The Hamilton Project Puts Out a Lot of Good Stuff: If We Ever Start Thinking Again About How to Achieve Equitable Growth, We Should Pay More Attention
Mark Thoma: Inexcusable Republican Tactics Endanger the Economy: Noted

What Ended the Thirty Glorious Years? Bonus DeLong Smackdown Watch by Andrew Watt

Andrew Watt is an unhappy camper:

Andrew Watt: Overlooking Thirty Years Of Economic History, and Downplaying Keynesian Economics:

What is surprising and worrying in this case is that Brad Delong… has missed out the thirty important years of economic history, and very much downplays Keynesian economics in that period…

What brought the 30 Glorious Years of the first post-World War II generation in the North Atlantic economy to an end? There have always seemed to me to be five causes, each of which deserves some responsibility:

  1. Bad luck I--adverse energy supply shock--The tripling of world oil prices in 1973 as result of that Arab-Israeli War, plus Henry Kissinger's brainstorm that this rise in oil prices was a good thing because it gave the Shah of Iran money to modernize his army and hence cause trouble for the Soviet Union on its southern border.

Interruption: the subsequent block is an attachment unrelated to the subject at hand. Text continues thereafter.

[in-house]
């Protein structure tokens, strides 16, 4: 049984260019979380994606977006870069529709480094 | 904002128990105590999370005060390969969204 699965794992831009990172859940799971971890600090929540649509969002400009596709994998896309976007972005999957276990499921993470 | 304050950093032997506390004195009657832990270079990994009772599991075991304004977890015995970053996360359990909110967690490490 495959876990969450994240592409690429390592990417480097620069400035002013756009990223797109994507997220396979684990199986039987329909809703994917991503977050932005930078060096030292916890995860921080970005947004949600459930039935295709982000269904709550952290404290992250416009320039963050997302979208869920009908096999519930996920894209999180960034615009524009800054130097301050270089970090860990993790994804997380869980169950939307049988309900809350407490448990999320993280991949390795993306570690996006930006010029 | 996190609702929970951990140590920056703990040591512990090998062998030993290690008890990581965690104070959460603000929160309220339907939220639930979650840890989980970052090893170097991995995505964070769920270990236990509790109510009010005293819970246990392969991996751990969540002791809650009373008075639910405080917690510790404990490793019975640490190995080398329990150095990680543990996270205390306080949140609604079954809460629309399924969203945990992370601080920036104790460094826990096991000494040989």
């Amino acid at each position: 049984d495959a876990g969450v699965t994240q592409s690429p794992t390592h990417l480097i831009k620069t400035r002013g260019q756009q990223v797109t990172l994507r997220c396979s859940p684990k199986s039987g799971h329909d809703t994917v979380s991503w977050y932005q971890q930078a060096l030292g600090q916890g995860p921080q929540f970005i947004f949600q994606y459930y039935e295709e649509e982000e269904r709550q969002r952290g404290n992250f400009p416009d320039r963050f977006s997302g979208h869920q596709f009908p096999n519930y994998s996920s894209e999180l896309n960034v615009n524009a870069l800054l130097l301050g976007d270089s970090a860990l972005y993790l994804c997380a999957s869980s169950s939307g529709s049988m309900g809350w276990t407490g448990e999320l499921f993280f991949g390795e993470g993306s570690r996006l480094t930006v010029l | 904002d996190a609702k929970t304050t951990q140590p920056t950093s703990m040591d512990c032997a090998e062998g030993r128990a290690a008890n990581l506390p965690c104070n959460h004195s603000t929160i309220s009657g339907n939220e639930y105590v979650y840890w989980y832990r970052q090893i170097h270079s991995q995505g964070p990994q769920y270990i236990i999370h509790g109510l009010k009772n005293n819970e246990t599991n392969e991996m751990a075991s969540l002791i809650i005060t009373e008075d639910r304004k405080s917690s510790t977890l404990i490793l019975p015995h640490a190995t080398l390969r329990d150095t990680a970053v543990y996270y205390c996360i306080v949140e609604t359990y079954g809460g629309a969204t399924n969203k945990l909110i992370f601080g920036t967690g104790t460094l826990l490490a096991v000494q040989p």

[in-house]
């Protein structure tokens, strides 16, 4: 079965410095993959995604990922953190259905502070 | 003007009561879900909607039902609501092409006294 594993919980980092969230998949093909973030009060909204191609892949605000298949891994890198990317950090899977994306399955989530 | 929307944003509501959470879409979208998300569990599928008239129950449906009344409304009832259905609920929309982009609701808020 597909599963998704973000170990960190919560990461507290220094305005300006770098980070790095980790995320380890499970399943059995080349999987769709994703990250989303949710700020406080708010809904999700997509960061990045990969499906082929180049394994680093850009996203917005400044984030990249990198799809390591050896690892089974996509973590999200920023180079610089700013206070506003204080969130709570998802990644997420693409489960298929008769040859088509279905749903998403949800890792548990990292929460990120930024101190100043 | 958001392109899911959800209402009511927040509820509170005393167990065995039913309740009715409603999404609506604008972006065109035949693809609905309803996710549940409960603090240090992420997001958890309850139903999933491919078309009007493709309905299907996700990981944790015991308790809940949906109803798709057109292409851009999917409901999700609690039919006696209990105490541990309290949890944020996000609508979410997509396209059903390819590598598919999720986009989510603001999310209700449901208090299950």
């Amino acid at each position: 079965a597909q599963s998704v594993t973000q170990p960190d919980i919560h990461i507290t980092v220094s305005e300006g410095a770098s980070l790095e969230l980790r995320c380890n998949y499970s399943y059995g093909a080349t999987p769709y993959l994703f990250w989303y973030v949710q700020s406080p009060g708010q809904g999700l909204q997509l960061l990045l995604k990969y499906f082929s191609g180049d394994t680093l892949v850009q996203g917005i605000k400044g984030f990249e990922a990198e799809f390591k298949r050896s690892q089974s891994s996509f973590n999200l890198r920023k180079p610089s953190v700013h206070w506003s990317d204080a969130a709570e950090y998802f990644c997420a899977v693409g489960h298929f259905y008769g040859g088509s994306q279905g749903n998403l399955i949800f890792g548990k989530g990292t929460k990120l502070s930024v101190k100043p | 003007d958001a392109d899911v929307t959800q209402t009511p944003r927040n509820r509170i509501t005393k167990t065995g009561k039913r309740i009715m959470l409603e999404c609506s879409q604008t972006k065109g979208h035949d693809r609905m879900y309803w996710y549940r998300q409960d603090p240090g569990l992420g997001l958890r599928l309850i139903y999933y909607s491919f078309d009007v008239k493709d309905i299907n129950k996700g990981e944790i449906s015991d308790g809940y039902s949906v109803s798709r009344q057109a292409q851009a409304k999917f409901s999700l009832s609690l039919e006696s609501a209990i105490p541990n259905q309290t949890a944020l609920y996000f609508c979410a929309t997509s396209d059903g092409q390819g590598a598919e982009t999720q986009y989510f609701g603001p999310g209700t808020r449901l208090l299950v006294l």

2. Bad luck II--adverse growth supply shock--The productivity growth slowdown that hit the North Atlantic for reasons that are still not well understood in the 1970s removed the wedge between nominal wage growth and inflation.
  3. Technological Backlog Exhaustion--long-run growth--The Great Depression and World War II had left a huge backlog of unexploited opportunities for technological improvement and capital investment; that fueled rapid income growth could not be sustained beyond the mid-1970s.
  4. Political economy--institutions--During the 30 glorious years government guaranteed full employment and a growing social insurance state, which pleased big business and big labor; in return big business agreed to moderate its margins and big labor agreed to curb demand for wage increases in order to control inflation; this bargain broke down in the 1970s.
  5. Hubris--Governments believed that they could run economies at overfull employment indefinitely without de-anchoring expectations of inflation, and in the 1970s it turned out that they were wrong.

I have always given the greatest weight to (5)--assigning it 60%, and each of the others 10% each. But I could be wrong. And it is definitely miss you were thinking about and worth rethinking…